Radiation is the source of much of the heat gain in a home, and the main purpose of a radiant barrier is to slow that radiation. This can help reduce summer cooling bills, and can even help prevent the formation of ice dams in a roof.

A radiant barrier can be installed in an attic in several ways. One method is to lay the product directly on the attic floor, with the reflective surface facing down. Another option is to install it in the attic rafters. This approach requires more work, but can result in significant energy savings. The choice of installation method may depend on the type of radiant barrier purchased. Some products are perforated to allow moisture vapor to pass through them. These products can be used in vented attics, but it is important to check the emissivity of the product; one that has an extremely low emissivity is preferred.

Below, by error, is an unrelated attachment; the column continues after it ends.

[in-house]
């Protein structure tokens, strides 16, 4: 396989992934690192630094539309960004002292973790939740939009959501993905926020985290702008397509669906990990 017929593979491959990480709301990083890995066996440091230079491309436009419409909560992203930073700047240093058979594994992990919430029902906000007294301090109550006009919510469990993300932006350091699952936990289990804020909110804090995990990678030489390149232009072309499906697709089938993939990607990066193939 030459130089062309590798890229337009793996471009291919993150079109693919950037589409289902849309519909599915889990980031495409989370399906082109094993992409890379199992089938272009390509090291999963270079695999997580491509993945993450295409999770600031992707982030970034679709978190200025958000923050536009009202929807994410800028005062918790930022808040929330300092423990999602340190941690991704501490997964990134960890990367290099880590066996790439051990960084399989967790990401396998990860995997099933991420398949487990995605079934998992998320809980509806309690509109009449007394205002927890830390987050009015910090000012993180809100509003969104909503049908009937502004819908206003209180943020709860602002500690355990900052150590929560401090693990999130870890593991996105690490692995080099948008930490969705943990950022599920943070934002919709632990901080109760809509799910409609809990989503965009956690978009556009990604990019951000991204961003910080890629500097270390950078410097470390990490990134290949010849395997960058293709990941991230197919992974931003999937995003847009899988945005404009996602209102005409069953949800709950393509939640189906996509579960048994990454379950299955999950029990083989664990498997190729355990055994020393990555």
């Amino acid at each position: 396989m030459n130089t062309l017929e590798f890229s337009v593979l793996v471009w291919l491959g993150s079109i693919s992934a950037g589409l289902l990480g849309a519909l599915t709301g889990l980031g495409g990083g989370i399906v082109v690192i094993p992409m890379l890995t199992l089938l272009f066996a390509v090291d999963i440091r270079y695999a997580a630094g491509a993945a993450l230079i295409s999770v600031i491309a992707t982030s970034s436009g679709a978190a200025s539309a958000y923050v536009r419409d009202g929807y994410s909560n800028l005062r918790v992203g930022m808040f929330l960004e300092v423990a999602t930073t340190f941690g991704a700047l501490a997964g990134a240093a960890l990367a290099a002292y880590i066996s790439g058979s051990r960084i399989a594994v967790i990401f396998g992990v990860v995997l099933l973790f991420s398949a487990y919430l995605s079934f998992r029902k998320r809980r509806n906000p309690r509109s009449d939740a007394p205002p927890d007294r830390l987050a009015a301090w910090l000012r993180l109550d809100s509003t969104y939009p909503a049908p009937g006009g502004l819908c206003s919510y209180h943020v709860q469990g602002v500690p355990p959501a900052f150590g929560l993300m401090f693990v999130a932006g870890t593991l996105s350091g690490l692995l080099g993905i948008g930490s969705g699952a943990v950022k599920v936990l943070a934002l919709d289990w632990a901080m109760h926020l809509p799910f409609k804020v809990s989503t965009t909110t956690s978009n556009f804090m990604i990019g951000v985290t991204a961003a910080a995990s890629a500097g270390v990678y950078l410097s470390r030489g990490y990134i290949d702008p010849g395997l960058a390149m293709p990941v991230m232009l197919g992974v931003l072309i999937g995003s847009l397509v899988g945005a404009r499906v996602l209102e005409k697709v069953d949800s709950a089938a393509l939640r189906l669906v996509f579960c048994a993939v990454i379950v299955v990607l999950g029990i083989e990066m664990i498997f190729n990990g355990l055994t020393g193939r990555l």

Other radiant barriers are bonded to a variety of substrate materials such as kraft paper, plastic films, oriented strand board and cardboard. Many are also fiber reinforced for strength and ease of handling. When these products are combined with cellulose and fiberglass insulation, they operate as the insulation’s face material.

A number of studies have shown that a radiant barrier installed in the attic of a new building can significantly reduce the energy needed to cool the structure in warm or hot climates. For example, one industry-funded test of OSB sheathing topped with radiant barrier foil found that, in combination with other energy-saving construction details, air conditioning energy savings of 10% to 20% could be achieved. Generally, the return on investment for a radiant barrier is highest when it is installed during new construction.